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Canadian Building Digest

CBD-74. Properties of Bituminous Membranes

Originally published February 1966.

P.M. Jones and G.K. Garden

An important function of a building enclosure is the prevention of water leakage. To fulfil this requirement at locations such as roofs and foundations waterproof membranes are frequently used. Bituminous waterproof membranes are the most common, and are made by combining asphalt or coal tar pitch with felts, mats or fabrics of organic or inorganic fibres. Their popularity is mainly attributable to the waterproof and adhesive characteristics of the bitumen, the availability of the materials, their low cost, and ease of installation.

The waterproofing properties of a bituminous membrane depend upon the existence of continuous films of bitumen. To prevent rupture or flow of the bitumen a sheet material (felt) is normally incorporated. Felts add strength and spanning ability to the membrane but may, in turn, be responsible for membrane failures. A bituminous membrane acts as a single composite structure, but its behaviour is influenced by the properties of the materials from which it is made, the surface to which it adheres, and the environment in which it must serve.

Properties of Bitumen

Bitumen, a material that behaves as a viscous fluid at some temperatures and as an elastic solid at lower ones, has been employed for centuries in construction because of its waterproofing and adhesive properties. Through long experience many of its limitations have been recognized, but improved understanding of the factors affecting its performance has been gained through scientific research. Bituminous materials have been discussed in CBD 38 and only properties related to membranes will be considered in this Digest.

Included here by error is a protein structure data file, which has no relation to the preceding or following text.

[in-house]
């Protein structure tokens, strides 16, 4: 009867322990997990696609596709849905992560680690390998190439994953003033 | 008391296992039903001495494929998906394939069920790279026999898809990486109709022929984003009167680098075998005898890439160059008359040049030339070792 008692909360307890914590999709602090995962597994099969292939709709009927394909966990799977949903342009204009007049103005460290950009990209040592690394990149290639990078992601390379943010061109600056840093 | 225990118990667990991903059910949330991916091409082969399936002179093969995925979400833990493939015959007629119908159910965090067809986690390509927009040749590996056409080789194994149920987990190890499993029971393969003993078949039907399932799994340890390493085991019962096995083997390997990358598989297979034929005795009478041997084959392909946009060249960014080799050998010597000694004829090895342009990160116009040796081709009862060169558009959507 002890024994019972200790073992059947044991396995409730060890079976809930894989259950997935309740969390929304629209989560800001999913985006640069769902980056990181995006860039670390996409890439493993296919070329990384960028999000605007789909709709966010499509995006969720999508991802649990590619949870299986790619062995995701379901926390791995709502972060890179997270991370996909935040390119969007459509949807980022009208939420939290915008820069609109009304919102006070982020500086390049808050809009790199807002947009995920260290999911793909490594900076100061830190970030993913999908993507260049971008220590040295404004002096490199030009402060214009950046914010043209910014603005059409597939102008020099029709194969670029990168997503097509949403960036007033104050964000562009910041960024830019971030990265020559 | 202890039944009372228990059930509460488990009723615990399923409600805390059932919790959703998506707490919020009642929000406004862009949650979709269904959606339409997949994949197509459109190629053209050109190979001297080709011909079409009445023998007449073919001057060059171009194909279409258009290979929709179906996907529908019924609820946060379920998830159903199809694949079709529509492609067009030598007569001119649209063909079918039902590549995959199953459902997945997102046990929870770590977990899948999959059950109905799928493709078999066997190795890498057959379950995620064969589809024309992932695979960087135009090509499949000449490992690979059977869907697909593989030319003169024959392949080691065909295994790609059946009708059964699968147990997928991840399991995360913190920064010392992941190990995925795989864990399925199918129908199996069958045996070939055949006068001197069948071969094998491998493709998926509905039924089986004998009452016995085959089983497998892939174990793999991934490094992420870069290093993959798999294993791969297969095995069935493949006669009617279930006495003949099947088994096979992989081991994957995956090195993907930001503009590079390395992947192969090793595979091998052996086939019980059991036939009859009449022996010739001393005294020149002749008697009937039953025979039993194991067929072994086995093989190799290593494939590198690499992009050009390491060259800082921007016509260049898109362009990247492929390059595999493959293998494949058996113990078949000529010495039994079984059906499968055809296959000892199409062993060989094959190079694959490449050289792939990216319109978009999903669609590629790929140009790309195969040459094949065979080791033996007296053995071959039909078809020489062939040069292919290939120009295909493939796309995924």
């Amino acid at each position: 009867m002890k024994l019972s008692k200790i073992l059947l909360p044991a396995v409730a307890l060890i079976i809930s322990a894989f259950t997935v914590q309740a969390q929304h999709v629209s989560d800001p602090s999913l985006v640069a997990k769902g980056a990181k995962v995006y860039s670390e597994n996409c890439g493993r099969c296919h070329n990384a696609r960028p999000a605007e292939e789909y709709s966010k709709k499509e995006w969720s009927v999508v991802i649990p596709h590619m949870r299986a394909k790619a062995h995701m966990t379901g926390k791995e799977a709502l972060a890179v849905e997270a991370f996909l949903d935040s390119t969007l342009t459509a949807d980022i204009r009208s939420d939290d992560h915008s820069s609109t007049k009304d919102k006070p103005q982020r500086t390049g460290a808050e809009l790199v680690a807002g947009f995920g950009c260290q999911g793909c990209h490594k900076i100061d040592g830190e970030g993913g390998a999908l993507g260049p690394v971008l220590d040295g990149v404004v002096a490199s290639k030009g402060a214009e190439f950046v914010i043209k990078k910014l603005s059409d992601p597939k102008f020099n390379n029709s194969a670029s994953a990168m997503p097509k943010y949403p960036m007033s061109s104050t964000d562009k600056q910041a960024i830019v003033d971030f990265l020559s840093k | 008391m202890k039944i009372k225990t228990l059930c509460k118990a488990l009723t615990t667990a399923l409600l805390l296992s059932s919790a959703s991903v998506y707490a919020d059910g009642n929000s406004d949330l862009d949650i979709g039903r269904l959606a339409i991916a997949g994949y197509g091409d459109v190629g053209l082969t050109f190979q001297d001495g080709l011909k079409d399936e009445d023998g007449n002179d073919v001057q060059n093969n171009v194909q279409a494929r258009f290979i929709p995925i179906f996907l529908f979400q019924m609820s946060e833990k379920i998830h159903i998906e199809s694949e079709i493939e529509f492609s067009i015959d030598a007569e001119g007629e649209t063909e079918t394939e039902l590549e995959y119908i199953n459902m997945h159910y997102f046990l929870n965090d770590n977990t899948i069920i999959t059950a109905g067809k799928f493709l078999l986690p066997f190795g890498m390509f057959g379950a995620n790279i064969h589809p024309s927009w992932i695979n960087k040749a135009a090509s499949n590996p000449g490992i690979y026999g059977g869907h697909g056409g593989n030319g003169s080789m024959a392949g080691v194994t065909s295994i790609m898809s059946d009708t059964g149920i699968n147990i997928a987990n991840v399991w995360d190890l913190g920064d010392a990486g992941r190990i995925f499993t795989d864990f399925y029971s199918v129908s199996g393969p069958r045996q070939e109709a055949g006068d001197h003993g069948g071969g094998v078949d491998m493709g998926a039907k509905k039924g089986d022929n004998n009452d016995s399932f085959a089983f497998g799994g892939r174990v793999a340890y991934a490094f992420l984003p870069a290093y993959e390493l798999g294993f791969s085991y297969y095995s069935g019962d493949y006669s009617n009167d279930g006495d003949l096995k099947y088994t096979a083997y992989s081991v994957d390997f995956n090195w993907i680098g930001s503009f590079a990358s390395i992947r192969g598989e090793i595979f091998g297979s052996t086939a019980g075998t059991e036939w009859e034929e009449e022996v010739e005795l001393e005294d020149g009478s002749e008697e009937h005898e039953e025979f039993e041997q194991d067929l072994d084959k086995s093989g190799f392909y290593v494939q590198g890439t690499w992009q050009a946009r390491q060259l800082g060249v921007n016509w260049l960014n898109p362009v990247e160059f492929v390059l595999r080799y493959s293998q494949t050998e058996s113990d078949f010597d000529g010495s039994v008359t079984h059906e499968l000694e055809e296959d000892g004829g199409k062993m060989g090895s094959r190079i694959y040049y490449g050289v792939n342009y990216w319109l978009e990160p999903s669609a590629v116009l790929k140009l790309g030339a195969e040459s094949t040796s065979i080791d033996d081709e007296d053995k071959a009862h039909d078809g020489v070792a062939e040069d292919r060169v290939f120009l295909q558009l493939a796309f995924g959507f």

The waterproofing capability of bitumen is partly due to the non-wetting nature of its surface, but it is primarily a result of its nonporous characteristic. Although absorption of water by bitumens does occur, it is generally very limited and of little significance. For bitumen to perform as a water barrier there must be a continuous film free of any voids, pin holes or cracks. Provided this continuity is achieved the film can be as little as 0.005 inch thick, but deterioration of bitumen and other practical considerations usually dictate the use of a much thicker film.

Adhesion of bitumen to a surface depends upon both the nature of the surface and the state of the bitumen. Because it must make intimate contact with a solid surface, its viscosity must be lowered by heating or dissolving in an acceptable solvent (cut back). In this fluid state good adhesion to most surfaces can be obtained, provided the surface is clean and dry, but surfaces such as metal and concrete require priming with a cut back. Even after bitumen has been successfully applied, the bond can be decreased or destroyed by the migration of water to the interface between bitumen and solid.

The cohesion, or internal strength, and the flow properties of bitumens vary considerably with temperature and stress conditions. Bitumen behaves in a viscoelastic manner, and under the influence of an applied strain its deformation will depend upon the rate of strain and the temperature at which it occurs. At a warm temperature bitumen behaves as a liquid; at lower temperatures it behaves as an elastic solid. As the behaviour of both solid and liquid materials is involved, any mechanical properties such as load-strain must be related to the rate of deformation and temperature. Its thermal expansion also varies with temperature, being greatest when cold.

Deterioration, or loss of the desirable properties of bitumen, normally takes the form of hardening. The net result is a decrease in adhesive and flow properties and an increase in the softening point temperature and coefficient of thermal expansion. Hardening of a bitumen results in a reduction in its ability to accommodate deformations without splitting. The actual mechanisms of deterioration are not fully understood, but it is known that photo-oxidation is a major factor and that it is most active at high temperatures under solar radiation. Water, dissolved compounds from atmospheric pollution, attack by microbiological organisms, and changes in its internal structure are other factors contributing to hardening of bitumens.